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New Zealand Police announced late last year they would consider charging for some services, such as vetting, which have historically been free.
A consultation paper has been released asking for feedback on charging for vetting services, on which the public has until March 5 to make a submission. A recommendation will then go to the Government.
Otago Secondary Principals' Association president Brent Russell said there were increasing concerns about the financial implications of the proposal for school budgets.
He said schools were required to vet every employee that was not a trained teacher, including contractors, international homestay families or anyone who provided extracurricular activity with pupils on a regular basis - such as coaches and cultural group leaders.
''Over the course of a year, their would be a significant number of vets applied for.''
With vetting costing between $5 and $7 per application, Mr Russell said it was not going to ''break the bank'', but believed any additional money spent on vetting was money that should be spent on pupils or resources.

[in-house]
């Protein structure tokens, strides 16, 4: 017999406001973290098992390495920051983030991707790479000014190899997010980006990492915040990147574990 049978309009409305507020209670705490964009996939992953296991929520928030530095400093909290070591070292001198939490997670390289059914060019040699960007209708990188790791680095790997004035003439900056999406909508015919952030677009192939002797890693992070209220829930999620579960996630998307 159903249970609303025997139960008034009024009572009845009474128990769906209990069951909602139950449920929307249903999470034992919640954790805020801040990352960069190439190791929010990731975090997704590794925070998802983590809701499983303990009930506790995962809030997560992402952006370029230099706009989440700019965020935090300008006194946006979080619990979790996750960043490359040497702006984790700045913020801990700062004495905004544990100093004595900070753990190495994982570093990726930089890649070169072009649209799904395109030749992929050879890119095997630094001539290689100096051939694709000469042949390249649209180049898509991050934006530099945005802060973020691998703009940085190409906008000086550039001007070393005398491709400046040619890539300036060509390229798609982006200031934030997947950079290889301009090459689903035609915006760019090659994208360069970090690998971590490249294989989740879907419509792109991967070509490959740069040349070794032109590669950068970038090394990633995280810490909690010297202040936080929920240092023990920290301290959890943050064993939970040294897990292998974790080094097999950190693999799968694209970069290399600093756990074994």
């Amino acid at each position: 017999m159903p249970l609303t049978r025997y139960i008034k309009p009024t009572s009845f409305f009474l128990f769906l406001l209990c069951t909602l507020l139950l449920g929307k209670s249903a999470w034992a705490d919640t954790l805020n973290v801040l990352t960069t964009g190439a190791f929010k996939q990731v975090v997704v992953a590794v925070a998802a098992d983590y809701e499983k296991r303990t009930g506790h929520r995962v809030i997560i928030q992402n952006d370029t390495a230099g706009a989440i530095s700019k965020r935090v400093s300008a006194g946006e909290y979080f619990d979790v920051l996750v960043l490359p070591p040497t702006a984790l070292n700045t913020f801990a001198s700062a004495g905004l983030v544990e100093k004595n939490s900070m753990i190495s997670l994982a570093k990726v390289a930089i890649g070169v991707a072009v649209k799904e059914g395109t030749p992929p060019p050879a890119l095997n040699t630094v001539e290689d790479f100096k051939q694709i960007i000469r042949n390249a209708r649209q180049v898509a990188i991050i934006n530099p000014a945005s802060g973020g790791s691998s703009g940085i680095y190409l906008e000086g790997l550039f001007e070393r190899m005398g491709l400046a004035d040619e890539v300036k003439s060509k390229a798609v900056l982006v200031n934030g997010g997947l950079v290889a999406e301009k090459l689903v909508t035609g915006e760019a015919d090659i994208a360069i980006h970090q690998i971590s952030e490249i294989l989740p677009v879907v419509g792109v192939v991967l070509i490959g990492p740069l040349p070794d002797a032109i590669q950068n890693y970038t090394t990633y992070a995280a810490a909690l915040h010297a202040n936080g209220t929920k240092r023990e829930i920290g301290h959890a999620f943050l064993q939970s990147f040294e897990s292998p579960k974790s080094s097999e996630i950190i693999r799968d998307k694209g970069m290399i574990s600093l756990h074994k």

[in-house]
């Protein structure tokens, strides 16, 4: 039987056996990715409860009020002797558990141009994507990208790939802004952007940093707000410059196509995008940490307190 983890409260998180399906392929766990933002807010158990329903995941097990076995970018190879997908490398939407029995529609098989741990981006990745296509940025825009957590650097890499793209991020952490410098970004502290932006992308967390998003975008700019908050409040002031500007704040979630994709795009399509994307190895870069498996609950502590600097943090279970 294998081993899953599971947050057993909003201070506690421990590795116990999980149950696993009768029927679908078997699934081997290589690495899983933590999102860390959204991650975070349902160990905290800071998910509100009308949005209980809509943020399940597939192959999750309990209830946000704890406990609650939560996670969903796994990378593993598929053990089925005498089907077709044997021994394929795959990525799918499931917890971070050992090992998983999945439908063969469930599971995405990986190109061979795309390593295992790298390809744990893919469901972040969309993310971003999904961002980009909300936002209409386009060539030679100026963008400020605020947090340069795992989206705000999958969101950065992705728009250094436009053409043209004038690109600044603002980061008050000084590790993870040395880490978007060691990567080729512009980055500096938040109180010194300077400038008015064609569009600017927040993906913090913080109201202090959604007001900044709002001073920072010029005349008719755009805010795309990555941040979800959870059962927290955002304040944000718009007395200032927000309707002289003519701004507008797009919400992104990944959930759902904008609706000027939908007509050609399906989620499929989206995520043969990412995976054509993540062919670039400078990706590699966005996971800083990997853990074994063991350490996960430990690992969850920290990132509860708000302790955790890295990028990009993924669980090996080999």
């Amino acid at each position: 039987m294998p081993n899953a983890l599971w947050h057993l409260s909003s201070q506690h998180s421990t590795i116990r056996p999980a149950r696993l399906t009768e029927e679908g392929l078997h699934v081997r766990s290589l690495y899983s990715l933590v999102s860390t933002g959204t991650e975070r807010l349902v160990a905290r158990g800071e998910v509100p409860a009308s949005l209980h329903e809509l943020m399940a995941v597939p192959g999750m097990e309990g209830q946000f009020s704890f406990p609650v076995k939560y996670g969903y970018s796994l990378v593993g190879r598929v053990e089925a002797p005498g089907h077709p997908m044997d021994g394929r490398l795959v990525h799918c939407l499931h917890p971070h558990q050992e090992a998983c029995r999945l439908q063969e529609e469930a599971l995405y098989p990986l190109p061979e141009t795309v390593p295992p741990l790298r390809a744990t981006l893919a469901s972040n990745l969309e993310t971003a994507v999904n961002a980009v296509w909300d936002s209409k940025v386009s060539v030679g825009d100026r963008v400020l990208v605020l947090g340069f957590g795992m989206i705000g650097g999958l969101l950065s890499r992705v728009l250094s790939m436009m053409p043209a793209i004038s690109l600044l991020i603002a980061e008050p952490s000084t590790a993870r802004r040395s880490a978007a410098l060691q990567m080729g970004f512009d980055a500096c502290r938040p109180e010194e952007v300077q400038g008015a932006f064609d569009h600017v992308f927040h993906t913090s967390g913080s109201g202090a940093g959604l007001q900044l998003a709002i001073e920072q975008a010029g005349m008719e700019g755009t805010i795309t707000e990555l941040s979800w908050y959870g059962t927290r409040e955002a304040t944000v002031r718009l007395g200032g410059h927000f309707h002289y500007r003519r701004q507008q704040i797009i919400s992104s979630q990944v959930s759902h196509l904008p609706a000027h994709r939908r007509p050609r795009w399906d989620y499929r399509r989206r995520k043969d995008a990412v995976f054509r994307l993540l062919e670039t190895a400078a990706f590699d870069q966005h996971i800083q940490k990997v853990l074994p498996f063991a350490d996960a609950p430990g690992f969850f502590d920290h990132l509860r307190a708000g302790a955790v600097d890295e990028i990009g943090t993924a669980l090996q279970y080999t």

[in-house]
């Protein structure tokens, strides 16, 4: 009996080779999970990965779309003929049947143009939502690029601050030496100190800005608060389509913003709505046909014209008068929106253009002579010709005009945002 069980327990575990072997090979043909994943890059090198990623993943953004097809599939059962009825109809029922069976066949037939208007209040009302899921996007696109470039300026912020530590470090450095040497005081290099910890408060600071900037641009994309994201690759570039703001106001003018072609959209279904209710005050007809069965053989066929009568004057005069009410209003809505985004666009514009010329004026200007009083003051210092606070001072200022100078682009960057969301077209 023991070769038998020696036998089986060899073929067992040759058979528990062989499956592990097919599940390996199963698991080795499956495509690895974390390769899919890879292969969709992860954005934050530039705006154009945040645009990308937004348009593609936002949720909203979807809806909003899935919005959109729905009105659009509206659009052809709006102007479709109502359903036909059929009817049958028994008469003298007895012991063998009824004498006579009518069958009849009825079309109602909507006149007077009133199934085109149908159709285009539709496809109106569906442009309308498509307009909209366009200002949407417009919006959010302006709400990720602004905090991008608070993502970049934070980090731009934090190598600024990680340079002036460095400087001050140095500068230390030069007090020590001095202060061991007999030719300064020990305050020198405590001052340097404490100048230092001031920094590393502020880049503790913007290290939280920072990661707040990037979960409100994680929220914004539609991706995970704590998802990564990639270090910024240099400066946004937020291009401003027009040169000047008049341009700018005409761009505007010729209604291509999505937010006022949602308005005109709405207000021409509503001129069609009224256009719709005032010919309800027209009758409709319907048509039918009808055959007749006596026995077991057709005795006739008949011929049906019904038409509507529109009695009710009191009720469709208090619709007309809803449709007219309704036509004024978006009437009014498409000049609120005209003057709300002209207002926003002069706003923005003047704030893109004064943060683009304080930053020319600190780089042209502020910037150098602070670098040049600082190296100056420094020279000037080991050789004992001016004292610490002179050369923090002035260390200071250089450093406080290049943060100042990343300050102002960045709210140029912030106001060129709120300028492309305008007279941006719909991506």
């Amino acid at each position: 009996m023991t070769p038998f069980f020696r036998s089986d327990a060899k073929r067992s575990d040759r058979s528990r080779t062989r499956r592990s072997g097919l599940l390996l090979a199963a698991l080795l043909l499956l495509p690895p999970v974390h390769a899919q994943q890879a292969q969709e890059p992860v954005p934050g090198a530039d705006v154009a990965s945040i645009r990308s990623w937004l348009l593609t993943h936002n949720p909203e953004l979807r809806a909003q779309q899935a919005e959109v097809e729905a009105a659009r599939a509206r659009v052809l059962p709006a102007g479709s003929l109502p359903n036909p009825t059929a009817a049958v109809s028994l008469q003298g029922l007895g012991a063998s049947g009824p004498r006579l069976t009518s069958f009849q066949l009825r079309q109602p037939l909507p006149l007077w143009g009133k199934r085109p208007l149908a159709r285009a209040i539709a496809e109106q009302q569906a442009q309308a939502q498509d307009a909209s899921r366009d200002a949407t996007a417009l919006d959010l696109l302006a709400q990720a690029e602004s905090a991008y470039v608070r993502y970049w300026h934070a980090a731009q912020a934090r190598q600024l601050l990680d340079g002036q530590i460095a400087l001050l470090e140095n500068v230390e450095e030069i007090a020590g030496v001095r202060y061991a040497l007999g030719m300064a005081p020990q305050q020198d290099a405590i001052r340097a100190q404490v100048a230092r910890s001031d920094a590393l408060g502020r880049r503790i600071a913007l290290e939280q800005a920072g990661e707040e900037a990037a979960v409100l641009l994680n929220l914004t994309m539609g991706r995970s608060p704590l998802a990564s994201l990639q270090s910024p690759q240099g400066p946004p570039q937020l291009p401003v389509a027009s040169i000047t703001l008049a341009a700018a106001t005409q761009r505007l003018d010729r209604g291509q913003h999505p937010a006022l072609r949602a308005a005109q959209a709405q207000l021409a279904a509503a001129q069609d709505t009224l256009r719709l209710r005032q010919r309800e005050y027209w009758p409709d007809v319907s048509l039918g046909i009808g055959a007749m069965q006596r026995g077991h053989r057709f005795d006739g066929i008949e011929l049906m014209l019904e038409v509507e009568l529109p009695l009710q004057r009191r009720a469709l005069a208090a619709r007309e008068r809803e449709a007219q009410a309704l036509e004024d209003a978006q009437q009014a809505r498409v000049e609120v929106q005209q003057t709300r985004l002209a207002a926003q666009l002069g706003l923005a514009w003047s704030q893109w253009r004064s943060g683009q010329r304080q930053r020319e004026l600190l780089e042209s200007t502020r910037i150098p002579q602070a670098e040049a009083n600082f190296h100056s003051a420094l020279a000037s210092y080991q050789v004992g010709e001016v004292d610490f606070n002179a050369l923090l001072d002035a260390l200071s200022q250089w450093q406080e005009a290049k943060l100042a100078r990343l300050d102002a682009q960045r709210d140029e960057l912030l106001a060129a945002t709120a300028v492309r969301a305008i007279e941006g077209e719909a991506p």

''It would be an added cost we could do without.''
Some principals believe it would be a considerable drain on schools' with already stretched operational grants.
It is an issue concerning many principals around the country, so the Secondary Principals' Association of New Zealand (SPANZ) plans to discuss the issue with Education Minister Hekia Parata.
SPANZ president Patrick Walsh said police vetting was ''clearly a public good'', which sat outside any educational requirement.
''It should therefore be paid directly by the Government, exempting schools.''
As an alternative, he said operational grants should be increased to match the cost, although he conceded it would be an unnecessary administrative burden.
''This proposal is yet another example of the Government increasing compliance or passing on an extra cost to schools without any additional increase in our operational grant.''
While some exemptions would be considered, police proposed a fee of $5-$7 per vetting request for a standard vetting request, and an estimated $10-$14 for an urgent request.
Of a projected 435,000 vetting requests per annum, police said an estimated 350,000 could be charged.